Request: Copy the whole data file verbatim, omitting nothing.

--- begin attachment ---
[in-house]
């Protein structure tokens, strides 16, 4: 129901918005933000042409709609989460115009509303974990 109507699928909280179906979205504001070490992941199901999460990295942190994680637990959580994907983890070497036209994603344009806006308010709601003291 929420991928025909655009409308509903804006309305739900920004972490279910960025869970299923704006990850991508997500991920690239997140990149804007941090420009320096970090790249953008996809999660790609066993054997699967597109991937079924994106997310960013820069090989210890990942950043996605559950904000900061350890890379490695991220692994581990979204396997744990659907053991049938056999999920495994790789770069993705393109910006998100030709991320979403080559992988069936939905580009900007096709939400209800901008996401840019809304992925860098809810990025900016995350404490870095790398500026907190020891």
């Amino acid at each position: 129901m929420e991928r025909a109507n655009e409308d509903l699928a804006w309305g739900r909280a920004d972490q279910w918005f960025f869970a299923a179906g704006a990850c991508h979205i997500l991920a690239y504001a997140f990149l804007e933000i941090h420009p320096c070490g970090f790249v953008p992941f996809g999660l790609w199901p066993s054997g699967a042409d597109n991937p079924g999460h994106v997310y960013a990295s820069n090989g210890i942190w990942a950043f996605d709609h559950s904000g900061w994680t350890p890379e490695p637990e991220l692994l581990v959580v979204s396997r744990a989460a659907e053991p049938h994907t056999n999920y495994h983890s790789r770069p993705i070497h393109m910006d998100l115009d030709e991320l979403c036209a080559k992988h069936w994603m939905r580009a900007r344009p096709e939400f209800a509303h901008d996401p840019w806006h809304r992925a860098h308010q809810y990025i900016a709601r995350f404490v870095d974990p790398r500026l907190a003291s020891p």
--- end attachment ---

[in-house]
């Protein structure tokens, strides 16, 4: 129901918005933000042409709609989460115009509303974990 109507699928909280179906979205504001070490992941199901999460990295942190994680637990959580994907983890070497036209994603344009806006308010709601003291 929420991928025909655009409308509903804006309305739900920004972490279910960025869970299923704006990850991508997500991920690239997140990149804007941090420009320096970090790249953008996809999660790609066993054997699967597109991937079924994106997310960013820069090989210890990942950043996605559950904000900061350890890379490695991220692994581990979204396997744990659907053991049938056999999920495994790789770069993705393109910006998100030709991320979403080559992988069936939905580009900007096709939400209800901008996401840019809304992925860098809810990025900016995350404490870095790398500026907190020891």
């Amino acid at each position: 129901m929420e991928r025909a109507n655009e409308d509903l699928a804006w309305g739900r909280a920004d972490q279910w918005f960025f869970a299923a179906g704006a990850c991508h979205i997500l991920a690239y504001a997140f990149l804007e933000i941090h420009p320096c070490g970090f790249v953008p992941f996809g999660l790609w199901p066993s054997g699967a042409d597109n991937p079924g999460h994106v997310y960013a990295s820069n090989g210890i942190w990942a950043f996605d709609h559950s904000g900061w994680t350890p890379e490695p637990e991220l692994l581990v959580v979204s396997r744990a989460a659907e053991p049938h994907t056999n999920y495994h983890s790789r770069p993705i070497h393109m910006d998100l115009d030709e991320l979403c036209a080559k992988h069936w994603m939905r580009a900007r344009p096709e939400f209800a509303h901008d996401p840019w806006h809304r992925a860098h308010q809810y990025i900016a709601r995350f404490v870095d974990p790398r500026l907190a003291s020891p």